“You said he would deliberately use the shock systems?” The Battle-Cleric queried with a raised eyebrow, frown appearing between his eyes and bracketing his mouth. “So he would intentionally shock himself.”
“Yes, Sir. As you know, the system is designed with a relay device. If you struggle, it sends a shock to your heart — two in his case, as you can see by the scans to your left — and when it stops for two beats, the shock tunnels through your nervous system to send a pulse to your cerebral cortex, telling your motor functions to cease. The effects are never any longer than an hour and the shortest amount of time has been recorded, as you know, at ten minutes. But the paralyzer doesn’t seem to work with him. Instead he seemed to draw energy from the shocks and convert it to a different type of energy which he would then use against the machines holding him and recording his information.”
“But that didn’t answer the overall question,” the Battle-Cleric said impatiently. “Why are those cables embedded in his spine and why are you evading by telling me about energy emissions from 5247?”
“Because, Sir — we figured out how to siphon the energy off and convert it back into electrical. Only instead of the getting back the exact amount of electricity used for the shocks themselves, we found we could harness and store almost ten times the amount per surge.” Rychtell explained with no small amount of excitement. “Think about it. This base, right now — is being powered by the energy we have drawn off of him alone. There is enough stored for fifty bases as we speak and he has only been here a month at the most. With him alone, the odds of winning this war have soared. If we could find more like him, our victory is assured. And that is not all, Sirs — along with the mountains of information inside his mind, which is useful enough and then some by itself, we have found a way to hook him in a loop within the main computer banks. He could literally run this base without even being aware that he is doing so. The possibilities of 5247 are endless and extraordinary. All we’d have to do it up the shocks he is receiving to one every hour instead of one every three —”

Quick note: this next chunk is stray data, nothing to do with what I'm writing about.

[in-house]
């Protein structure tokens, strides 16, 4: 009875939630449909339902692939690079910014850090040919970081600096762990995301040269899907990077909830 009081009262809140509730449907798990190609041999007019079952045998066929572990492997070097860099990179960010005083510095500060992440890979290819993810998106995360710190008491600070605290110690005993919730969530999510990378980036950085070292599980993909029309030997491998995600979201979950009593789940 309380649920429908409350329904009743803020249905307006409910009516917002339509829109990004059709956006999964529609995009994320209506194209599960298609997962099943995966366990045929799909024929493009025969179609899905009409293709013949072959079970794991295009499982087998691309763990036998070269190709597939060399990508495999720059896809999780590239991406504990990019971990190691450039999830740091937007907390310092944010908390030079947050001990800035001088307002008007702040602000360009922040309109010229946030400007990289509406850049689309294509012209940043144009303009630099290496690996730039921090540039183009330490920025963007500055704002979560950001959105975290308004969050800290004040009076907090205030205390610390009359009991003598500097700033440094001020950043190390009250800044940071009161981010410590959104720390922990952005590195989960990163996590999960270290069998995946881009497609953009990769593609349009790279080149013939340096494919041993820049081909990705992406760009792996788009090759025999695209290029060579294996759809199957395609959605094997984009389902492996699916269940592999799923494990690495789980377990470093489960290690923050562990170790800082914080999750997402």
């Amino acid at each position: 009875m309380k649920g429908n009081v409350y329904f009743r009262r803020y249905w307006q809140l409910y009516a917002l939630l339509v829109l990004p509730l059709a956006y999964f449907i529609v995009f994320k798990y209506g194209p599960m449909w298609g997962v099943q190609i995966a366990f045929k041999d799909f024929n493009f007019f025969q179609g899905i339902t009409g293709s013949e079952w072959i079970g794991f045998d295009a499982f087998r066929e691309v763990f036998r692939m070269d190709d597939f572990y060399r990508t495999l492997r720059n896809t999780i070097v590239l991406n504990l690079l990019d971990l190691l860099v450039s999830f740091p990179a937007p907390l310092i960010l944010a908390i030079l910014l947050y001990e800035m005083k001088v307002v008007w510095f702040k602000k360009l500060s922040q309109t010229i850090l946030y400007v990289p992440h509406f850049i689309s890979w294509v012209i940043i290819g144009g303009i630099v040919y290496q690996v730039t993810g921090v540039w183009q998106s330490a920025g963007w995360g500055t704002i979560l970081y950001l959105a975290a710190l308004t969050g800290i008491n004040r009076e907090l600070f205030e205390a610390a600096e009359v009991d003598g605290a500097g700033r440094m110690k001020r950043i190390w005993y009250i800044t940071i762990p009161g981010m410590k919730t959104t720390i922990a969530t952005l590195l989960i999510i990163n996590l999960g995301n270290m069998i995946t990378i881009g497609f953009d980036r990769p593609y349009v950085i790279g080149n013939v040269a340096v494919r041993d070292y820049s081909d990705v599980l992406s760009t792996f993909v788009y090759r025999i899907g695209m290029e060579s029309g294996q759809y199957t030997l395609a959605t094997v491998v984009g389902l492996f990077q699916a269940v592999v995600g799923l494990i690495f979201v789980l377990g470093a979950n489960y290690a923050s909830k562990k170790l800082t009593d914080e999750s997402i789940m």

“Wait, I thought the shocks could only be administered if they struggled,” the High Inquisitor rapped out in an agitated tone, her face white and still as she stared at the Psy-Freak below. The Assessor beside her made a tiny, almost inaudible noise, as the Battle-Cleric only looked more grim, if possible.